Developed by Seabourne Consulting, experts in How Does Our Sense of Belonging Shape our Mental Health?

How Does Our Sense of Belonging Shape our Mental Health?

The Vital Conditions for Health & Well-Being tell us about the places and institutions that we all depend on to be healthy and well. The Seven Vital Conditions shape the choices, opportunities, and adversities that we encounter throughout our lives.

While each Vital Condition is distinct and indispensable, Vital Conditions also interact to create a community system for well-being. And, that’s how we experience vital conditions: as a community system. In Cross-Cutting Themes: Working Across the Vital Conditions, the Community Commons team explored the cross-cutting theme of mental health.

Let’s continue the conversation and look at ways to strengthen mental health and well-being in our communities. 

Defining Mental Health

Mental health is a multi-faceted component of well-being--and is part of all our lives. From the everyday joy of walking in nature to the grief of losing a loved one, personal and community experiences shape our mental health. The way we use the term “mental health” is just as all-encompassing: it describes everything from a casual reference to feeling down to a clinical diagnosis of mental illness. 

When thinking about how to advance a cross-cutting strategy to improve mental health in your community, it can be overwhelming to define what aspects or components to focus on, whether it makes sense to narrow your work plan, and how to get started.  

One way to incorporate mental health into a broader agenda to advance intergenerational well-being is to explore how mental health connects to the foundational Vital Condition:  Belonging and Civic Muscle.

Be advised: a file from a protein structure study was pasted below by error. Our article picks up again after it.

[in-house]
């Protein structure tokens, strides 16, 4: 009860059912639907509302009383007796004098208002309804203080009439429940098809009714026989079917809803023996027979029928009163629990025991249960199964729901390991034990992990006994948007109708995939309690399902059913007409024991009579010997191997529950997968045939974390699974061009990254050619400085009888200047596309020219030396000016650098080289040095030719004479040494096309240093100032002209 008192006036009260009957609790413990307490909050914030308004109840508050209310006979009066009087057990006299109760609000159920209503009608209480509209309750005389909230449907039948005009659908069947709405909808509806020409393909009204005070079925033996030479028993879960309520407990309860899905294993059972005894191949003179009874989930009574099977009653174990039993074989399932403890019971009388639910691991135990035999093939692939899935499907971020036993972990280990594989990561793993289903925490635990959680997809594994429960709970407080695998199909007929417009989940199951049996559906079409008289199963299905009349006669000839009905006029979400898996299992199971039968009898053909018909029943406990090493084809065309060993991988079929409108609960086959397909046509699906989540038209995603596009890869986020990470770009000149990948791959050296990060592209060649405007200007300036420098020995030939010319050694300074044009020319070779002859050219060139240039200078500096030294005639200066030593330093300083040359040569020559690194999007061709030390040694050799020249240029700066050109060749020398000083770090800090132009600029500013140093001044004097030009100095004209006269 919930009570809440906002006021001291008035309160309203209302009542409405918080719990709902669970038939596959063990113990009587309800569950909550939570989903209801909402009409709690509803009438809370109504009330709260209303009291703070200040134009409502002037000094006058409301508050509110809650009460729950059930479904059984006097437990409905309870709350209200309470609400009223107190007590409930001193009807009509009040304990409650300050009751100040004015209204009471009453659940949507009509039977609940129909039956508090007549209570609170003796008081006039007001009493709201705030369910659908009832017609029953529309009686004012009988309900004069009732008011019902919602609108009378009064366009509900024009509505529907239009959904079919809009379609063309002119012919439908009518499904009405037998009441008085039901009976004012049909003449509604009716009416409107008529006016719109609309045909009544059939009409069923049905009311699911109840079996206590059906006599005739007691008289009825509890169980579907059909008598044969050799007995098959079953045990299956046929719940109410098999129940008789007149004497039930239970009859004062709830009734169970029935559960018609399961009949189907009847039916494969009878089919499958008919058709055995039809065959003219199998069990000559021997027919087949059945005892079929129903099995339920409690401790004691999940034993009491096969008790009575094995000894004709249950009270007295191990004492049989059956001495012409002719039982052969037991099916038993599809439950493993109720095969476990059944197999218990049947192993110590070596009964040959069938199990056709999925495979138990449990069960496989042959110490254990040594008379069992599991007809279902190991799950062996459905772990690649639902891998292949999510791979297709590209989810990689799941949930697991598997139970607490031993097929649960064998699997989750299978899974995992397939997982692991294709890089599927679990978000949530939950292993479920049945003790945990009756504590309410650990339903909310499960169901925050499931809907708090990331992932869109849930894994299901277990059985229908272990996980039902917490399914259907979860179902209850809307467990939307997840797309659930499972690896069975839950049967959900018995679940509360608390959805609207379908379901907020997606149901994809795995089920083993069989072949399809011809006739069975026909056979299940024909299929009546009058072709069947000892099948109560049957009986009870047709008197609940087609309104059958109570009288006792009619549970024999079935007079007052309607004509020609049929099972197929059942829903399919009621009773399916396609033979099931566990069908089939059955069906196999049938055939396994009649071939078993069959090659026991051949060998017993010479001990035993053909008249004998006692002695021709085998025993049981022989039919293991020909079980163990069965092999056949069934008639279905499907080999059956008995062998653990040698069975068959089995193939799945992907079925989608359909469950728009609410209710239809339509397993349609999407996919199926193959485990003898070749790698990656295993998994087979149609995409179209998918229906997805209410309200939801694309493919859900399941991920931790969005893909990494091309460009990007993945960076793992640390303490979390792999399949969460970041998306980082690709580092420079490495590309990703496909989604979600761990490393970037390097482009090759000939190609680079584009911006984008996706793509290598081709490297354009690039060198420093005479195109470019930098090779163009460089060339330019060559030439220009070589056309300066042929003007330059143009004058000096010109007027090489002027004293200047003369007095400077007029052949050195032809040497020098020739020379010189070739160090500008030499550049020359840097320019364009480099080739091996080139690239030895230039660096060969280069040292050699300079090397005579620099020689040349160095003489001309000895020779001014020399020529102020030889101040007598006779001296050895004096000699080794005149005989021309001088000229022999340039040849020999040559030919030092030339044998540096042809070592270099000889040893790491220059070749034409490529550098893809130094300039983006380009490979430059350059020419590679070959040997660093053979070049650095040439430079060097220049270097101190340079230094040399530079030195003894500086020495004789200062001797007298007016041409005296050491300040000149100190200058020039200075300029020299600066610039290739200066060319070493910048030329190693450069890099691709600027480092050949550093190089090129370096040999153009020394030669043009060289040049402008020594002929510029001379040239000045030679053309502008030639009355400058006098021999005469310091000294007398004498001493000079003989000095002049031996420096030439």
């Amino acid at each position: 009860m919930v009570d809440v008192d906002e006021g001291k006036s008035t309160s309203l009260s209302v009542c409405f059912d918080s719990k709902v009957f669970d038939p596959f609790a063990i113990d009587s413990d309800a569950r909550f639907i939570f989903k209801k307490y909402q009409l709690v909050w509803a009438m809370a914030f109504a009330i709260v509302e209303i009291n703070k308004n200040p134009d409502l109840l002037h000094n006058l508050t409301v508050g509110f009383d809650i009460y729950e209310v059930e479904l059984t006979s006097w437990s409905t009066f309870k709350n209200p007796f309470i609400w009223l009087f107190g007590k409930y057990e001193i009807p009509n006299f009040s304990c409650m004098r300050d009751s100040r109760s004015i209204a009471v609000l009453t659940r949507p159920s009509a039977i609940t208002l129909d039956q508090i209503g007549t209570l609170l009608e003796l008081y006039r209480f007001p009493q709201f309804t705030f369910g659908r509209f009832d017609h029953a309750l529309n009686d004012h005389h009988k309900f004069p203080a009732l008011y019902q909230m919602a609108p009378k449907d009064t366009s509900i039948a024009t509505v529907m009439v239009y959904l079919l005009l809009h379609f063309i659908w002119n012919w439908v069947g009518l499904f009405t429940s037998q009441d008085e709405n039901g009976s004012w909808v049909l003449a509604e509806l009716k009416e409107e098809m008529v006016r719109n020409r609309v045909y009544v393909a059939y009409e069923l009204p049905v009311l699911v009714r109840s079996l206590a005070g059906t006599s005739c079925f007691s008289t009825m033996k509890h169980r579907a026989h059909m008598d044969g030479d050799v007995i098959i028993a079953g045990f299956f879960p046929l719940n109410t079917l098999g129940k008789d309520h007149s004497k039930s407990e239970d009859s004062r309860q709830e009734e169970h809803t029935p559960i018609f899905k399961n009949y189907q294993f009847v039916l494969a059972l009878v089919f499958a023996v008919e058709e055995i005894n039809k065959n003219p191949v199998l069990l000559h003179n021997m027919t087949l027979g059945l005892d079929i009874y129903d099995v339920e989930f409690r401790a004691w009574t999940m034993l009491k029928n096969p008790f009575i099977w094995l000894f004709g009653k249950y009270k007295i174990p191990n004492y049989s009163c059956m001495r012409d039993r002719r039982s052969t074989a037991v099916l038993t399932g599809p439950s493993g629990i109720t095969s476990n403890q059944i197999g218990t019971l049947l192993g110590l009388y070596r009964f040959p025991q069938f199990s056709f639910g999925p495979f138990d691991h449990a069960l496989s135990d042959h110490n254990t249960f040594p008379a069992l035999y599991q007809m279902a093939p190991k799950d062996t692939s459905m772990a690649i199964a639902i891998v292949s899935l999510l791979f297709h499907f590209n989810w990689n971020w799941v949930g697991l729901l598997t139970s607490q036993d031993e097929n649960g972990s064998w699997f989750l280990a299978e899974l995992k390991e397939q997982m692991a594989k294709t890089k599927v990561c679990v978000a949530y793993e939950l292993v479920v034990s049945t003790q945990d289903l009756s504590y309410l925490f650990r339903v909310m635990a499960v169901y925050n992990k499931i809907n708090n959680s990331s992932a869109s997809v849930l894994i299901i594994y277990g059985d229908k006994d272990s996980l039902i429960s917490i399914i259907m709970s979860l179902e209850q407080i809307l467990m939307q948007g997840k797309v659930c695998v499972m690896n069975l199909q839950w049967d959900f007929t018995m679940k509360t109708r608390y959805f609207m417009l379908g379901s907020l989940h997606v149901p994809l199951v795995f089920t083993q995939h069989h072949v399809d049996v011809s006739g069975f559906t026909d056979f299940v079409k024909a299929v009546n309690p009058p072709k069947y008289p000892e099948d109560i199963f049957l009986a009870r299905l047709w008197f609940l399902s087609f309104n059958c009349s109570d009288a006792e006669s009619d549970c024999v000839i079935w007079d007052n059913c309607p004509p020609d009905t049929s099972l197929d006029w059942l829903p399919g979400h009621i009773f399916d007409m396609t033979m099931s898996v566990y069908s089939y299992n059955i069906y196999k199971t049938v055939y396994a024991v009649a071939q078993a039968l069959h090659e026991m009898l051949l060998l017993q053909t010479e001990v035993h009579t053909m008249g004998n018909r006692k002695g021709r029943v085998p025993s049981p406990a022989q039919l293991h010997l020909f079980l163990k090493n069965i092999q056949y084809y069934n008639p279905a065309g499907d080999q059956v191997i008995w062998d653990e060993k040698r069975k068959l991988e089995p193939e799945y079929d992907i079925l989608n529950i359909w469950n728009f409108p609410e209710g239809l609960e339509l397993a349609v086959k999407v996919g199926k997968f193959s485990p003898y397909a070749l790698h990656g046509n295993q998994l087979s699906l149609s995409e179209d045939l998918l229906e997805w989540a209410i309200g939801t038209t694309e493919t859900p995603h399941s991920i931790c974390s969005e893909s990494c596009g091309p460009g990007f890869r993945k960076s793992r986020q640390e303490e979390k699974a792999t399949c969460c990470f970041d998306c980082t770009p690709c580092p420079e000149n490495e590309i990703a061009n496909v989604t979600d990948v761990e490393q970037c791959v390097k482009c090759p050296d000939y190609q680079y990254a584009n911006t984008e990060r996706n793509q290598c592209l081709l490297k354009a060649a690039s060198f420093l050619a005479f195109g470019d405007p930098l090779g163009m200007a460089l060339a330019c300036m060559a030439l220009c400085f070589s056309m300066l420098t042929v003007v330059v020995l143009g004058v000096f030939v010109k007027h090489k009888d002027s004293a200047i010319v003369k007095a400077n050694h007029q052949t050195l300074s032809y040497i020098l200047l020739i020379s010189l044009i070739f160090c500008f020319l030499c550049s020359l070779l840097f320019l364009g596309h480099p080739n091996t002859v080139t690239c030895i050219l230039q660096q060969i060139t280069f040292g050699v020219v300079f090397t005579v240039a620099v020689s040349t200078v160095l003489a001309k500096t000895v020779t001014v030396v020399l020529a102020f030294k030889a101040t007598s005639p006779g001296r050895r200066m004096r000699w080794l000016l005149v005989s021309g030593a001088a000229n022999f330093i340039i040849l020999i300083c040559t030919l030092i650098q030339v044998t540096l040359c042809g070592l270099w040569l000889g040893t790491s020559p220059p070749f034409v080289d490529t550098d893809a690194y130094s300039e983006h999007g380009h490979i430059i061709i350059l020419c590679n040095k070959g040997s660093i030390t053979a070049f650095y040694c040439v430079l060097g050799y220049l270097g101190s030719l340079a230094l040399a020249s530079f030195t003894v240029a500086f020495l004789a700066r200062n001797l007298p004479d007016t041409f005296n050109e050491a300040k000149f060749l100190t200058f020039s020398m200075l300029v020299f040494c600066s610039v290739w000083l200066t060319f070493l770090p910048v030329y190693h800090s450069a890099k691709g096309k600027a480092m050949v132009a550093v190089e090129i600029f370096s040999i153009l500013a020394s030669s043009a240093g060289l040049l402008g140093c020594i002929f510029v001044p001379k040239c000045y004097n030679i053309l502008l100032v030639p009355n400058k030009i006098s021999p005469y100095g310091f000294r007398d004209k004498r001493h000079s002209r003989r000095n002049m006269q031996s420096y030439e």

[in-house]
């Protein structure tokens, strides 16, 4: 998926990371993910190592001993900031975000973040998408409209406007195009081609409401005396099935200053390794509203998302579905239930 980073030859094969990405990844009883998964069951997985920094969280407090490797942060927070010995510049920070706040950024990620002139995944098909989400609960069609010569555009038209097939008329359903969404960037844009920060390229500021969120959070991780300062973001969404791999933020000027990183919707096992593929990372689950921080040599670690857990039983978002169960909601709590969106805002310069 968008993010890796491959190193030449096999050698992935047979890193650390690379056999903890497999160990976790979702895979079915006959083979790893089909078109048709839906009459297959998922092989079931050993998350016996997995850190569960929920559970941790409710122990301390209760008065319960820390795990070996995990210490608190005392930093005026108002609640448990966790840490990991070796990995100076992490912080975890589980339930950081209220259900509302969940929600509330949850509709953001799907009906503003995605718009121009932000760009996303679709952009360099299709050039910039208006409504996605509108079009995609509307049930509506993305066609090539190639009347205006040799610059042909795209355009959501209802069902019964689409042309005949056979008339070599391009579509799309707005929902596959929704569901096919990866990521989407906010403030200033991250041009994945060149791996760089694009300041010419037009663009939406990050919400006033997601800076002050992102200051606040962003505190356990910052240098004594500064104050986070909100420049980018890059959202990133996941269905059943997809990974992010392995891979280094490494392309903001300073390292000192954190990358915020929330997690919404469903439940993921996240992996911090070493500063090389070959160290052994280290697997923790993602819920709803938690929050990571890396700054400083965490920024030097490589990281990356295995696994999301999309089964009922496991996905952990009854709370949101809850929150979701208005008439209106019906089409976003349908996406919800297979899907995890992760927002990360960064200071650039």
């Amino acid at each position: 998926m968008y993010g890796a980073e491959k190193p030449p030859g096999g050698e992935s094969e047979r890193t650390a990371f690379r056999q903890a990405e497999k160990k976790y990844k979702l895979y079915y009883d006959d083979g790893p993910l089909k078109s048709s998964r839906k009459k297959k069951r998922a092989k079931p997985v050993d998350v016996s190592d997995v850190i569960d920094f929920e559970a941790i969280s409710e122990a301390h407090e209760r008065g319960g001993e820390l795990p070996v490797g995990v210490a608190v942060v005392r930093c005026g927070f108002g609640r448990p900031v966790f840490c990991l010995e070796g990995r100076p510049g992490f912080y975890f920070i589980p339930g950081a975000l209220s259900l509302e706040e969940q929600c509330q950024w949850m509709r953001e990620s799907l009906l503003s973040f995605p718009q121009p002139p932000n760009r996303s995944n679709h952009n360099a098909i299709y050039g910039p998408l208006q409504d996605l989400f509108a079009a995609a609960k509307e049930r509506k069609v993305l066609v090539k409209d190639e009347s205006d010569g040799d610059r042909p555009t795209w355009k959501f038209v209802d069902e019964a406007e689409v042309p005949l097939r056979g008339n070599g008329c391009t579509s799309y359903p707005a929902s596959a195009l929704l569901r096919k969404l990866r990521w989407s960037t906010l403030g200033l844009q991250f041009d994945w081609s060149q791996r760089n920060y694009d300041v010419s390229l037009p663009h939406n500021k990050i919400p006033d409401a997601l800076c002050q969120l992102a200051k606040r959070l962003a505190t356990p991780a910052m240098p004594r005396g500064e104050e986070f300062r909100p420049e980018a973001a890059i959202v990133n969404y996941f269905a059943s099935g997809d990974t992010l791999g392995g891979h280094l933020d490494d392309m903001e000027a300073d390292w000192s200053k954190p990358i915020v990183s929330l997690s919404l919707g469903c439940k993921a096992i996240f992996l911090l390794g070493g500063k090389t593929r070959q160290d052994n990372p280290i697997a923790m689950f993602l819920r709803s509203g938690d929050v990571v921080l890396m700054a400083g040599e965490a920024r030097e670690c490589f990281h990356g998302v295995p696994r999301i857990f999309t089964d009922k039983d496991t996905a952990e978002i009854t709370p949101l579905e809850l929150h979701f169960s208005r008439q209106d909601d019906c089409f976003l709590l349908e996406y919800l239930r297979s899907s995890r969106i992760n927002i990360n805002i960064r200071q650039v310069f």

Increase Belonging

Belonging and Civic Muscle is one of the seven Vital Conditions and refers to the special capacity of people and institutions that convey to all: 1) a sense of belonging and 2) the power to influence policies, practices, and programs that shape communities.

Belonging and Civic Muscle is foundational to expanding all Vital Conditions, given the extent to which the power of belonging can shape communities. Higher levels of social cohesion are associated with higher levels of trust, cooperation and social capital, providing the necessary foundation for creating healthy patterns for working together across groups and sectors, and for building the “civic infrastructure” that enables community members to co-create a shared future.

Belonging and connection are made up of social support from friends, family, and other networks, which contributes to one’s practical and emotional needs, helps navigate life’s challenges, and reinforces healthy behaviors. At the community and neighborhood level, belonging becomes social cohesion that strengthens social ties and engenders collective attachment. 

These characteristics of belonging, connection, and civic muscle strengthen mental health by giving us the support needed to engage in meaningful ways with the people and places that make up our lives.

As community change-makers expand the Vital Conditions, the healthy patterns needed to increase belonging also mean reducing isolation--and addressing some of the most painful aspects of mental health. 

Reduce Isolation

The Well Being Trust, a WIN Network partner, is leading a national resilience strategy to address mental health by reducing deaths by suicide, alcohol and drug use. The recently released Pain in the Nation: Building a National Resilience Strategy Alcohol and Drug Misuse and Suicide and the Millennial Generation – a Devasting Impact describes the complex landscape facing this young generation—and solutions to reverse this trend.

The report also outlines specific risk factors to address and protective factors to strengthen:

“Protective factors that help guard against substance use disorders and other types of mental health problems include emotional self-regulation, good coping skills, engagement and connections in multiple contexts (for example, school, peers, athletics, employment, religion, culture), strong family bonds, and opportunities for positive social involvement.” –Pain the Nation, page 9.

This list of protective factors includes components that can help people live with and manage mental health challenges, shedding light on the power of belonging and connection. 

Looking Ahead

Stay tuned for more resources related to mental health and well-being on the Commons, including how local change-makers are increasing belonging and reducing isolation to make their communities healthy, vibrant places for everyone.

 Related Topics


Card image
Belonging and Civic Muscle